'Human Cheese' Exists And It's Made Using Bacteria From Bellybutton, Nose, Armpits Of Celebrities!

'Human Cheese' Exists And It's Made Using Bacteria From Bellybutton, Nose, Armpits Of Celebrities!

Christina Agapakis and Sissel Tolaas are the genius duo who have come up with this "supposedly" brilliant idea.

A delicious cheese platter paired with some rich wine is perfect for those moments when you want to spoil yourself. I'm sure this lip-smacking gourmet duo is just the savory tones you crave for on any given day. The innocence of a good old molten cheddar cheese pull in a sandwich is about to be shattered and here's my apology in advance.  I'm going to share the details of the most disgusting delicacy that has been created on this planet to this date.



So lets just cut down to the chase, or shall we say cheese. This special cheese has been made using the bacteria harvested from the bellybuttons of celebrities. Yep, that's right! Just take a moment to let this fact sink into your brain. You're doing great! If you think this is a joke, it's not.  Two artists, Christina Agapakis and Sissel Tolaas are the genius duo who skillfully swabbed some bacteria from five different celebrities.



Of course, we love and worship our favorite celebs and yadda yadda, but going to such lengths to prove our loyalty is just, well, nasty! The two "experts" apparently mixed the microorganisms they initially collected with some milk creating the most unsettling kind of cheese one can imagine. Sadly, the madness does not end there. This unappealing product is a part of an exhibition in London's Victoria and Albert Museum (cue the internal screams). 



The five variants are featured in the "Bigger than the Plate" exhibition and it contains bacteria from Rapper Professor Green, Musician Alex James, Chef Heston Blumenthal, Baker and food writer Ruby Tandoh and Suggs from the band Madness. Agapakis and Tolaas favorably convinced these renowned personalities to provide a part of their body for experimental purposes.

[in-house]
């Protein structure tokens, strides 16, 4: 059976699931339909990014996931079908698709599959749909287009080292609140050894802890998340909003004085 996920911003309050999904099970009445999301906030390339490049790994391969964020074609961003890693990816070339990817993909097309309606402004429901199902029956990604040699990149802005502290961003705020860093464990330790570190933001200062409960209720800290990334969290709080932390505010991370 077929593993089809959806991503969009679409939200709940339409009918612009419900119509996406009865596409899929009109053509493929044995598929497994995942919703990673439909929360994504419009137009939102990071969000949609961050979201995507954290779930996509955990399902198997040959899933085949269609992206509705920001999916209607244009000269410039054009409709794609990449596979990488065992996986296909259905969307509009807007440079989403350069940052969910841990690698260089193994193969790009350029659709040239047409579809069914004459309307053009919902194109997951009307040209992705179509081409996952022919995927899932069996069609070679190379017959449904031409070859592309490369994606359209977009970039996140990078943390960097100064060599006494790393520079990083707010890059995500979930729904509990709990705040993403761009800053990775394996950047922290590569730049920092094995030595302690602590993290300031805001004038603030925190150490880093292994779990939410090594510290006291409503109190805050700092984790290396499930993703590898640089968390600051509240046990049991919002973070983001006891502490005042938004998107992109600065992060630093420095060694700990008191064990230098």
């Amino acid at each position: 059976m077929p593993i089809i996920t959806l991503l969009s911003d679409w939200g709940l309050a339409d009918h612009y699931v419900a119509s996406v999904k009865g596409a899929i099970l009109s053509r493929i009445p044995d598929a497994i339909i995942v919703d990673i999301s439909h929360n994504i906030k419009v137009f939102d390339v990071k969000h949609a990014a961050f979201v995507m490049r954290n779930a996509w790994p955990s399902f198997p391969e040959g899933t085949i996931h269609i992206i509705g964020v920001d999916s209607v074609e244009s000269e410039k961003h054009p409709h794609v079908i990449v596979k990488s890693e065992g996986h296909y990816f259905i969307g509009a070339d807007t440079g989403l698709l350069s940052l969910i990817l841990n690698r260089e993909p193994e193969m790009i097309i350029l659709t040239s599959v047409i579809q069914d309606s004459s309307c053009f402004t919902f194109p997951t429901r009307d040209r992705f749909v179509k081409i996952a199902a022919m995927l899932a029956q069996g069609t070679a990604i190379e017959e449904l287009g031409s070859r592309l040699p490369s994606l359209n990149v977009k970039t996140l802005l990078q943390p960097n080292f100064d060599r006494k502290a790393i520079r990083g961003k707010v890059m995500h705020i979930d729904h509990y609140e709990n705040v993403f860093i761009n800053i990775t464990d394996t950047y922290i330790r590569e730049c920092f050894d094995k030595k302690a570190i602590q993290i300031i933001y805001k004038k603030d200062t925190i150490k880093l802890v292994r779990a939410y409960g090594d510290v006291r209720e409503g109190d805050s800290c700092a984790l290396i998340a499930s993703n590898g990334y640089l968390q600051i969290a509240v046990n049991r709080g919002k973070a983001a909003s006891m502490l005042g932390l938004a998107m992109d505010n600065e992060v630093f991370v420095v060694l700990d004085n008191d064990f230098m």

That's not all, the bacteria present in the product have been taken from different regions of their bodies. Microorganisms from the nose, ears and the armpits, too, join the list along with the belly button. Using them, they have created five varieties of cheese namely Cheshire cheese, comté, mozzarella, cheddar, and stilton. According to BBC News, the stilton was made using Ruby Tandoh's nose bacteria while Professor Green's belly button microorganisms were used for mozzarella. 



The museum further explained how they first let the milk curdle to determine whether on maturing it would turn into cheddar or gouda. The disgusting parts aside, according to a report, the makers of the famous cheese discovered that the bacteria used to make regular cheese are similar to the ones found on human skin. That also draws similarities between our stinky feet and some other variant of stinky cheese. 



Explaining the reason behind their latest creation, a spokesperson from the museums said they wanted to reframe microbes. "As scientists develop new techniques for studying microbes, the popular assumption that they are only a source of harm or embarrassment (unwanted smells) is giving way to a much more complex understanding of the extraordinary things they do for us." However, the product was not displayed with the intention of being tasted. Right now they are in the process of determining whether or not it is safe for human consumption. 



According to Rosie Cotton, a notable food writer, and cheesemaker, "I know it sounds disgusting but really it's quite clever, not all bacteria is bad bacteria. Even the cheese you see in the shops comes from bacteria. Granted, it isn't made from human bacteria but I think this is a fun way of trying something a little bit different." She further added, "I wouldn't necessarily say to try this at home, but it definitely shows the fun that can be had with food if you are willing to step outside the box."


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